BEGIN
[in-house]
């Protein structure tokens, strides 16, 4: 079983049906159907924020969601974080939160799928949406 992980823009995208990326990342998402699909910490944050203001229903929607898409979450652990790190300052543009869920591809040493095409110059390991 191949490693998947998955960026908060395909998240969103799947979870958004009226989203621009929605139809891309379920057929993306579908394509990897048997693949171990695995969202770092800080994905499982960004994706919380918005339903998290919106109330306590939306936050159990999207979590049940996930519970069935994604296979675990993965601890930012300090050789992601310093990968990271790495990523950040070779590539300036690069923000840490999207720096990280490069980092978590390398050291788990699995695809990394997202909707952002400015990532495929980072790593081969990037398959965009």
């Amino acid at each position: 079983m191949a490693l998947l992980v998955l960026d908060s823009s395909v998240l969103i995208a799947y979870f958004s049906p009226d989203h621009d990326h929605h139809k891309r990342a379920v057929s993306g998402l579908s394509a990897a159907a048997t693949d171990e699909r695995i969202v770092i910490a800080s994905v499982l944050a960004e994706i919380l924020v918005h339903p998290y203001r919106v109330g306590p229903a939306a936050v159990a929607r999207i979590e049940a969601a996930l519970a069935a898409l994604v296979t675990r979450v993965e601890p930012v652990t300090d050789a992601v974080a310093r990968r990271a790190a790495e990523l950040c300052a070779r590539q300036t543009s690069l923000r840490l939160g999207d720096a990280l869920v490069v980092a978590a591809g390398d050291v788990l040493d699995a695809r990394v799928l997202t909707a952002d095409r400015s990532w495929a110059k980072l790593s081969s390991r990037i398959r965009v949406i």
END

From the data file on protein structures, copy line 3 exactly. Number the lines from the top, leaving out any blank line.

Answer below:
């Amino acid at each position: 079983m191949a490693l998947l992980v998955l960026d908060s823009s395909v998240l969103i995208a799947y979870f958004s049906p009226d989203h621009d990326h929605h139809k891309r990342a379920v057929s993306g998402l579908s394509a990897a159907a048997t693949d171990e699909r695995i969202v770092i910490a800080s994905v499982l944050a960004e994706i919380l924020v918005h339903p998290y203001r919106v109330g306590p229903a939306a936050v159990a929607r999207i979590e049940a969601a996930l519970a069935a898409l994604v296979t675990r979450v993965e601890p930012v652990t300090d050789a992601v974080a310093r990968r990271a790190a790495e990523l950040c300052a070779r590539q300036t543009s690069l923000r840490l939160g999207d720096a990280l869920v490069v980092a978590a591809g390398d050291v788990l040493d699995a695809r990394v799928l997202t909707a952002d095409r400015s990532w495929a110059k980072l790593s081969s390991r990037i398959r965009v949406i």